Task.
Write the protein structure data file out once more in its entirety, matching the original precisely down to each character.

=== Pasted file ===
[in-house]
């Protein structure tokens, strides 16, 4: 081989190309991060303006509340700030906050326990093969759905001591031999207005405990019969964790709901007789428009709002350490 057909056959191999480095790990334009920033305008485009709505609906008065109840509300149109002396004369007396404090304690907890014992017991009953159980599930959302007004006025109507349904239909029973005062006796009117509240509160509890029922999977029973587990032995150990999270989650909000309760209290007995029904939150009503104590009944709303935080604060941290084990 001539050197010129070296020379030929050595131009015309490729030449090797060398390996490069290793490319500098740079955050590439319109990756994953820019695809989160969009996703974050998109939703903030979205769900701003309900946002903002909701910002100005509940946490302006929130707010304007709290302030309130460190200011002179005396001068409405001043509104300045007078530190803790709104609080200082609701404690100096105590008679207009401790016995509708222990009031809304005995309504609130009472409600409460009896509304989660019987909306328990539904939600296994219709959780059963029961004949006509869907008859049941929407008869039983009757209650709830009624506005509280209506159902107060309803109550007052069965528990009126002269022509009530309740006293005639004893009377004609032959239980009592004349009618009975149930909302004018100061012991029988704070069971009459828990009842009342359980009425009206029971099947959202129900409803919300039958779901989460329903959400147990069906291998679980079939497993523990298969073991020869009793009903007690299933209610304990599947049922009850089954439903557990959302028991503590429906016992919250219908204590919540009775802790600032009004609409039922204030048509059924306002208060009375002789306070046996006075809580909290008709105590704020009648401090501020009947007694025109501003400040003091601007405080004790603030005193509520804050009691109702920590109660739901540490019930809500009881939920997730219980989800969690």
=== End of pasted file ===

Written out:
[in-house]
């Protein structure tokens, strides 16, 4: 081989190309991060303006509340700030906050326990093969759905001591031999207005405990019969964790709901007789428009709002350490 057909056959191999480095790990334009920033305008485009709505609906008065109840509300149109002396004369007396404090304690907890014992017991009953159980599930959302007004006025109507349904239909029973005062006796009117509240509160509890029922999977029973587990032995150990999270989650909000309760209290007995029904939150009503104590009944709303935080604060941290084990 001539050197010129070296020379030929050595131009015309490729030449090797060398390996490069290793490319500098740079955050590439319109990756994953820019695809989160969009996703974050998109939703903030979205769900701003309900946002903002909701910002100005509940946490302006929130707010304007709290302030309130460190200011002179005396001068409405001043509104300045007078530190803790709104609080200082609701404690100096105590008679207009401790016995509708222990009031809304005995309504609130009472409600409460009896509304989660019987909306328990539904939600296994219709959780059963029961004949006509869907008859049941929407008869039983009757209650709830009624506005509280209506159902107060309803109550007052069965528990009126002269022509009530309740006293005639004893009377004609032959239980009592004349009618009975149930909302004018100061012991029988704070069971009459828990009842009342359980009425009206029971099947959202129900409803919300039958779901989460329903959400147990069906291998679980079939497993523990298969073991020869009793009903007690299933209610304990599947049922009850089954439903557990959302028991503590429906016992919250219908204590919540009775802790600032009004609409039922204030048509059924306002208060009375002789306070046996006075809580909290008709105590704020009648401090501020009947007694025109501003400040003091601007405080004790603030005193509520804050009691109702920590109660739901540490019930809500009881939920997730219980989800969690």